Originally Posted by a_recording
While that is pretty adorable behavior I think you are getting a bit carried away there. You are assuming that just because you understand that things have names the dog does too - ie that because it has made a distinction then it understands identities. 'This is not a pipe'. Etc
What's more likely is that the dogs thought process goes something like "when my owner makes a noise that sounds something like "bed" I should lie down. There are some spots sure I can lie down where he does not repeat the command. This towel is nice."
Then again maybe you have a super dog.
Haha dog hater! Lol
Dogs have actually been shown to be able to associate words with specific objects or people and can be taught to associate a word with something. How they make the association studies haven't been able to show yet. So "this is not" is actually pretty possible, now whether you can teach then that say different looking stuffed tigers are "tiger" I have no idea.
While you may be right about the thought process, it's still the dog distinguishing what constitutes a "bed," no? It's not that he knows what I mean by bed, but my assumption is that he's developed an understanding as to what he
defines "bed" as. When I say "bed" and it's not directly in sight, he immediately goes around the room looking for it (he assumes he's getting a treat and gets excited =/) whereas he could just lay on anything he normally lays on, couch, balcony sill, dining chair, etc. If he can't find the bed, he won't just try to lay down anywhere. He'll come back and stare or bark at me.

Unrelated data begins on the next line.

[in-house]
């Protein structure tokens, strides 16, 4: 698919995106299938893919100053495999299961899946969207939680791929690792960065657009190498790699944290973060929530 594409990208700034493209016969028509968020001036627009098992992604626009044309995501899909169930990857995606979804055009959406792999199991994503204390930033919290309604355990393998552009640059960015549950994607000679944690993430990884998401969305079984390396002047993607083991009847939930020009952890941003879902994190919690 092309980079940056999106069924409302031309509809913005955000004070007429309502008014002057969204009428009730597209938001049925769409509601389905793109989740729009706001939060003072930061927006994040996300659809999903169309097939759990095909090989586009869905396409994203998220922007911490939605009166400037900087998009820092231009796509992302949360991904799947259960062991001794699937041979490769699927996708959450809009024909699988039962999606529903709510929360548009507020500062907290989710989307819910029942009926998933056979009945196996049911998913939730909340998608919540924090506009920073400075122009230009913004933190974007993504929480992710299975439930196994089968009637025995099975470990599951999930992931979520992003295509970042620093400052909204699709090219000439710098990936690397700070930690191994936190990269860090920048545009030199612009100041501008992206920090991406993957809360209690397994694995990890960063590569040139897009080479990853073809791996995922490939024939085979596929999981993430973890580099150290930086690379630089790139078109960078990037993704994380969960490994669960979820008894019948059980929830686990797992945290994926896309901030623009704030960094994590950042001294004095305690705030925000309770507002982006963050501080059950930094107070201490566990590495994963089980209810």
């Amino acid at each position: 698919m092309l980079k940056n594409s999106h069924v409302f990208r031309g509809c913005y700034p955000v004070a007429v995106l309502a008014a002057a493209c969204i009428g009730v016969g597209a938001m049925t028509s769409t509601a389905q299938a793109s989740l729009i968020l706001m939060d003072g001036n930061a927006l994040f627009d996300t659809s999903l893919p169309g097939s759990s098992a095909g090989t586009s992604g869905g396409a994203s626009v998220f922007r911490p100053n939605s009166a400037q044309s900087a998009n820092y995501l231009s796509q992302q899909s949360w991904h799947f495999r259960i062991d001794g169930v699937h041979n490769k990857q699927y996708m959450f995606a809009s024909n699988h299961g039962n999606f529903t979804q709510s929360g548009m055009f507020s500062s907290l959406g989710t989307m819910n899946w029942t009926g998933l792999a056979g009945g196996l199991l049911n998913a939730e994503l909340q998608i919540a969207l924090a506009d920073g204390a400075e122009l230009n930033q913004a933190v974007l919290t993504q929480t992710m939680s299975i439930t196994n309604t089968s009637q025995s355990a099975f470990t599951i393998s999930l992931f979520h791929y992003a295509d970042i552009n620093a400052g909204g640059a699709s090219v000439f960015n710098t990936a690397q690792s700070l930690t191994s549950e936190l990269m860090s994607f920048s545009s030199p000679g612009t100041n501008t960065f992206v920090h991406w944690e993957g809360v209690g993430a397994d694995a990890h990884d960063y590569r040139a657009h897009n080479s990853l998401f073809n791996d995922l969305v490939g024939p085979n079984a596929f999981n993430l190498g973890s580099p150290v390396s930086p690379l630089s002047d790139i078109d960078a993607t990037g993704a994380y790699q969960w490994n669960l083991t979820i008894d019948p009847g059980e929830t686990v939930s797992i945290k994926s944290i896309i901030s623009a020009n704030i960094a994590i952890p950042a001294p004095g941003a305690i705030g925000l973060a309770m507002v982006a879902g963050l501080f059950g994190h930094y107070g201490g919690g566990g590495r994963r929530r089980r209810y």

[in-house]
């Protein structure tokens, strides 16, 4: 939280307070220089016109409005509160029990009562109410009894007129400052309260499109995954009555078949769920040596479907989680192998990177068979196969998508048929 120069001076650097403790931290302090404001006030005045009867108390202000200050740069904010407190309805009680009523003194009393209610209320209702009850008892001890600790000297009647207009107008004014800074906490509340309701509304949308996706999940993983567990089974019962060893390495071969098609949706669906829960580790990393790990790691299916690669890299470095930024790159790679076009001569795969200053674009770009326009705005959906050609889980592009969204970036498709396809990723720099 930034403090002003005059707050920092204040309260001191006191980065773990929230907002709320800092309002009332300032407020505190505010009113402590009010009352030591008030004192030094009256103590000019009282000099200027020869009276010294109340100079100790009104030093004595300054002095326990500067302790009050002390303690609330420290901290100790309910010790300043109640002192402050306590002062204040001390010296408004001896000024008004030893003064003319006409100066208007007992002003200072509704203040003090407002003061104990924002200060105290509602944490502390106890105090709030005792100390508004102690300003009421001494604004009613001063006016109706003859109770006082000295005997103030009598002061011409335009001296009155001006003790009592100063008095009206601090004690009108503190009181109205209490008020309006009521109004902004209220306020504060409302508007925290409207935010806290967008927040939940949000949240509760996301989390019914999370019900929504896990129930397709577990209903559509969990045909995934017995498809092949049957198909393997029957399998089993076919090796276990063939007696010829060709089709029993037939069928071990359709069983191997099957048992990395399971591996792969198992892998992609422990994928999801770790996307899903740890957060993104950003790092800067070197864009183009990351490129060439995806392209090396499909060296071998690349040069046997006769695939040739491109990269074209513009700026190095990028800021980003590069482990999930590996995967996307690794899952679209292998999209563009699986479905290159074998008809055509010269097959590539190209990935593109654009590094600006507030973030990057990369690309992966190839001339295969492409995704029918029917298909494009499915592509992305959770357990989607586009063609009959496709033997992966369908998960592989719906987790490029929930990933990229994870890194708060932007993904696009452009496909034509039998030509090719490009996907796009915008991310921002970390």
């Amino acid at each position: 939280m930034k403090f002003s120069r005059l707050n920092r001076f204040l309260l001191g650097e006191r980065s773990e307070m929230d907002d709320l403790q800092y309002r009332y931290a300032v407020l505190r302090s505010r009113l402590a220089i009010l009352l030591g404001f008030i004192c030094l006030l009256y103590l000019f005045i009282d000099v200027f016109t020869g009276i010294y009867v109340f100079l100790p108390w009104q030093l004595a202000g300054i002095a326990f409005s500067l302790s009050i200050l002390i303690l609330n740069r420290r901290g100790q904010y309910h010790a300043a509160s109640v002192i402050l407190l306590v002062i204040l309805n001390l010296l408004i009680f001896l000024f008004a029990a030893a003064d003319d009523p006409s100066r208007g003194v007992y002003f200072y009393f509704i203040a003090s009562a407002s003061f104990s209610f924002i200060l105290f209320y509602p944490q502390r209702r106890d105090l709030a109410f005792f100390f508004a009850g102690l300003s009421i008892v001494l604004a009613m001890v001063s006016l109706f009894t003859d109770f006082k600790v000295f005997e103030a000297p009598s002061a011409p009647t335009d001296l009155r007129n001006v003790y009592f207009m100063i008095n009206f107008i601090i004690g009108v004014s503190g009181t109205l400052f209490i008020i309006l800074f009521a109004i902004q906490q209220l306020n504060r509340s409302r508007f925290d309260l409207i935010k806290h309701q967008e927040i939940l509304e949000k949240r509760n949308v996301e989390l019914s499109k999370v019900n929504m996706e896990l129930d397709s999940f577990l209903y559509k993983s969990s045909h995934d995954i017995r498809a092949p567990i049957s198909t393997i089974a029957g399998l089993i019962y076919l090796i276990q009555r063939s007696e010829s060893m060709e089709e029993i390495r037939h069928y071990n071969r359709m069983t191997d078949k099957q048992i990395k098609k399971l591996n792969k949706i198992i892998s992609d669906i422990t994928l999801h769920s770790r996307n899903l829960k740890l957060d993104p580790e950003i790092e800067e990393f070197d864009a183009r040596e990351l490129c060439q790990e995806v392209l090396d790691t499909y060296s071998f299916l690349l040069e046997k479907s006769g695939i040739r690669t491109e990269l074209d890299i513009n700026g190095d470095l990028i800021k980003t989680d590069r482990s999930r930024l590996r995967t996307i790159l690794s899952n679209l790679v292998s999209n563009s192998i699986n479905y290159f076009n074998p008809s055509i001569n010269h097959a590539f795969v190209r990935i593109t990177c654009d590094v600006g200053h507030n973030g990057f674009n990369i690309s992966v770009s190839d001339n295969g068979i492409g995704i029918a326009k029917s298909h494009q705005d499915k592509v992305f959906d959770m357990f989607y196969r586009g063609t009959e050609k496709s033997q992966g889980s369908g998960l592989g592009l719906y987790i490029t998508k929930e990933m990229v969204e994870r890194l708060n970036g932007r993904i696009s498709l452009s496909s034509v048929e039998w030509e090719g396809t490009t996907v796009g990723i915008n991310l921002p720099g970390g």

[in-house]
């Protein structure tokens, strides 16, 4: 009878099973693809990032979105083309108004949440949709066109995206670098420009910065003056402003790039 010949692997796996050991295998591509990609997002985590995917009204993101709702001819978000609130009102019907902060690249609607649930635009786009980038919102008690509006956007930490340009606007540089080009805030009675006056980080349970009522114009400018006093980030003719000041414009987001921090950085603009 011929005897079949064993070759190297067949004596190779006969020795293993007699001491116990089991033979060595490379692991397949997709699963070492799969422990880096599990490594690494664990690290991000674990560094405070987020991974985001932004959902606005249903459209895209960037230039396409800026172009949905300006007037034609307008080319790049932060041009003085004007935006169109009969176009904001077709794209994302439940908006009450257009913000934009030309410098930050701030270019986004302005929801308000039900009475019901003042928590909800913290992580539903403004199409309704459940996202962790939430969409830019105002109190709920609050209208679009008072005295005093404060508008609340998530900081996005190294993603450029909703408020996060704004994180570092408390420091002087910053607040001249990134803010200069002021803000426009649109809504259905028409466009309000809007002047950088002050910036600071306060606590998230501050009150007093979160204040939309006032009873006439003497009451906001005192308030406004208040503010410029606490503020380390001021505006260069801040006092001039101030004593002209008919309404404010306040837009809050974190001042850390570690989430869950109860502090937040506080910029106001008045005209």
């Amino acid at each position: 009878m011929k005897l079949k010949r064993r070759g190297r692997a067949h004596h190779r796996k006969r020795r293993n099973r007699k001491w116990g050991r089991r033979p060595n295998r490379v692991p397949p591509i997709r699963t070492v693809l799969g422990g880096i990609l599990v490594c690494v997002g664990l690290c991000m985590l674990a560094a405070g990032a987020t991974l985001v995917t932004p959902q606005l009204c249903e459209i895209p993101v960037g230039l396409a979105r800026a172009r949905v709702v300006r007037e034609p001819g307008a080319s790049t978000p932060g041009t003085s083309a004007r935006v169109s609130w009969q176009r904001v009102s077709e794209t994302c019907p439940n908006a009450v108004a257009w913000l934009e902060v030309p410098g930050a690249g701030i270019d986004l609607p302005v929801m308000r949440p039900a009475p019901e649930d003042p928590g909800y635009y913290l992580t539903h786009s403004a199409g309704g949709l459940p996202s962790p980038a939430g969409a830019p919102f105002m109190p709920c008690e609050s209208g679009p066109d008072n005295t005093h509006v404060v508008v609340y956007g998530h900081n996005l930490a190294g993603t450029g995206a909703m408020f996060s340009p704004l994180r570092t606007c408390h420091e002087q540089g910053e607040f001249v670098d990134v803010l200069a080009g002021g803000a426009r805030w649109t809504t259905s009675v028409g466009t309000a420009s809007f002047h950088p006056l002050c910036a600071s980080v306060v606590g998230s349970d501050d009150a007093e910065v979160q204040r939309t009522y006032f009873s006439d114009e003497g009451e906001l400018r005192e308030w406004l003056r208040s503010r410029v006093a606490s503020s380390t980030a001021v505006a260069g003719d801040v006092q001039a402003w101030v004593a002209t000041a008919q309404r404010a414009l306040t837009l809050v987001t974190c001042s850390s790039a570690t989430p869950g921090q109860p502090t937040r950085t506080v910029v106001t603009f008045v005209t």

Hmmm, I don't want to come off as arguing with you, I just want to explain what's happening as best I can.
Ok, to test your theory, as best as I un-scientifically can, how about this, today I will take that towel away and throw something else on the floor, in direct sight of his regular bed and let him lay on it for five minutes, not telling him to get off or calling it his bed (he lays on anything soft that gets put on the floor) but only for 5 minutes because I'm testing that he wouldn't have developed the association yet that this is also a "bed" even though it is something soft to lay on because it hasn't been his
for long enough. Then I'll get him to come away, do some other commands, like "down" where he just plops down wherever he is, etc., and then try "bed" and see which one he goes to. I'll even make the soft whatever closer. One of two things will happen, either he'll go past it to his regular bed, or he'll try to go to the soft thing to test me if this also counts, in which case I won't have a conclusive answer. If you can think of a better way to give this a go at home, I'm all ears.